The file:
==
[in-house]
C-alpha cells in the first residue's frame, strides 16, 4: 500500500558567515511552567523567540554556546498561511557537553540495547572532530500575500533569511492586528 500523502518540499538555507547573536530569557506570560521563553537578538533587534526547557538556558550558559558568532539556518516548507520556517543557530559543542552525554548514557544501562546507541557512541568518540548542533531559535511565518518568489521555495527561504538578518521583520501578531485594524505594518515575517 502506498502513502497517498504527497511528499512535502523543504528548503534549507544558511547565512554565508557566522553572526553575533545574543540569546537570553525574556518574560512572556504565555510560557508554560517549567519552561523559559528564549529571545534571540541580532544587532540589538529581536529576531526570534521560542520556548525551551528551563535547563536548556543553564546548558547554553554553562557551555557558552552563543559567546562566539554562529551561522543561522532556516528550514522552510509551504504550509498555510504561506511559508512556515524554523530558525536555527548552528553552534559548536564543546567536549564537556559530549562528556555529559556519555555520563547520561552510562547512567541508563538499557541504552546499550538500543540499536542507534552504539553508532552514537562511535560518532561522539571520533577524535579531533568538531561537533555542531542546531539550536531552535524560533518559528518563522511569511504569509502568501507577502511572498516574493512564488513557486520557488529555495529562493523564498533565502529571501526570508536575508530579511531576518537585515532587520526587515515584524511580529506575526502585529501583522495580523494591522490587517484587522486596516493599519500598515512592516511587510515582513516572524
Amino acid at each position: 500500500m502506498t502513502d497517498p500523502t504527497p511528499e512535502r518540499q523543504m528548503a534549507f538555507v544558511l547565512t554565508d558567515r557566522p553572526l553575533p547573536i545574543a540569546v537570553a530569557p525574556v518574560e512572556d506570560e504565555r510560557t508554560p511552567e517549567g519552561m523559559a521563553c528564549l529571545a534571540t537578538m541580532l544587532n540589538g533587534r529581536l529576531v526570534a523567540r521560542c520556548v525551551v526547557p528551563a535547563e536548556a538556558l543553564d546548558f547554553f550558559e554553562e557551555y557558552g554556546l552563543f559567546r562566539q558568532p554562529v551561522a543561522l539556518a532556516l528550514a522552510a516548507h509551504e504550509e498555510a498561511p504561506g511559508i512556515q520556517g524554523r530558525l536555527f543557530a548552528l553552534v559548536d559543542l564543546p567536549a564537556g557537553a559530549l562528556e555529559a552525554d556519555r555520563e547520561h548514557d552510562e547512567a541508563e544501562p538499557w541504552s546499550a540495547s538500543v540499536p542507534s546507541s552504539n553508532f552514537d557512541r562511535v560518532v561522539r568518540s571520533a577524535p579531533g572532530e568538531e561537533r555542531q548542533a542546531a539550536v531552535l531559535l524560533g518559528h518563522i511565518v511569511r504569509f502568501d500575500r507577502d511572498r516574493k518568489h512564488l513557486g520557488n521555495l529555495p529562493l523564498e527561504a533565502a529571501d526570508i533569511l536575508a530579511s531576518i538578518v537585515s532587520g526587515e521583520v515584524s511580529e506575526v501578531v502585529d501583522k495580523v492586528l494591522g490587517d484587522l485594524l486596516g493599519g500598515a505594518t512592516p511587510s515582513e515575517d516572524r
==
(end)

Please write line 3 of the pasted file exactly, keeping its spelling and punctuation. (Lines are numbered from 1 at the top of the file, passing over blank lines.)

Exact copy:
Amino acid at each position: 500500500m502506498t502513502d497517498p500523502t504527497p511528499e512535502r518540499q523543504m528548503a534549507f538555507v544558511l547565512t554565508d558567515r557566522p553572526l553575533p547573536i545574543a540569546v537570553a530569557p525574556v518574560e512572556d506570560e504565555r510560557t508554560p511552567e517549567g519552561m523559559a521563553c528564549l529571545a534571540t537578538m541580532l544587532n540589538g533587534r529581536l529576531v526570534a523567540r521560542c520556548v525551551v526547557p528551563a535547563e536548556a538556558l543553564d546548558f547554553f550558559e554553562e557551555y557558552g554556546l552563543f559567546r562566539q558568532p554562529v551561522a543561522l539556518a532556516l528550514a522552510a516548507h509551504e504550509e498555510a498561511p504561506g511559508i512556515q520556517g524554523r530558525l536555527f543557530a548552528l553552534v559548536d559543542l564543546p567536549a564537556g557537553a559530549l562528556e555529559a552525554d556519555r555520563e547520561h548514557d552510562e547512567a541508563e544501562p538499557w541504552s546499550a540495547s538500543v540499536p542507534s546507541s552504539n553508532f552514537d557512541r562511535v560518532v561522539r568518540s571520533a577524535p579531533g572532530e568538531e561537533r555542531q548542533a542546531a539550536v531552535l531559535l524560533g518559528h518563522i511565518v511569511r504569509f502568501d500575500r507577502d511572498r516574493k518568489h512564488l513557486g520557488n521555495l529555495p529562493l523564498e527561504a533565502a529571501d526570508i533569511l536575508a530579511s531576518i538578518v537585515s532587520g526587515e521583520v515584524s511580529e506575526v501578531v502585529d501583522k495580523v492586528l494591522g490587517d484587522l485594524l486596516g493599519g500598515a505594518t512592516p511587510s515582513e515575517d516572524r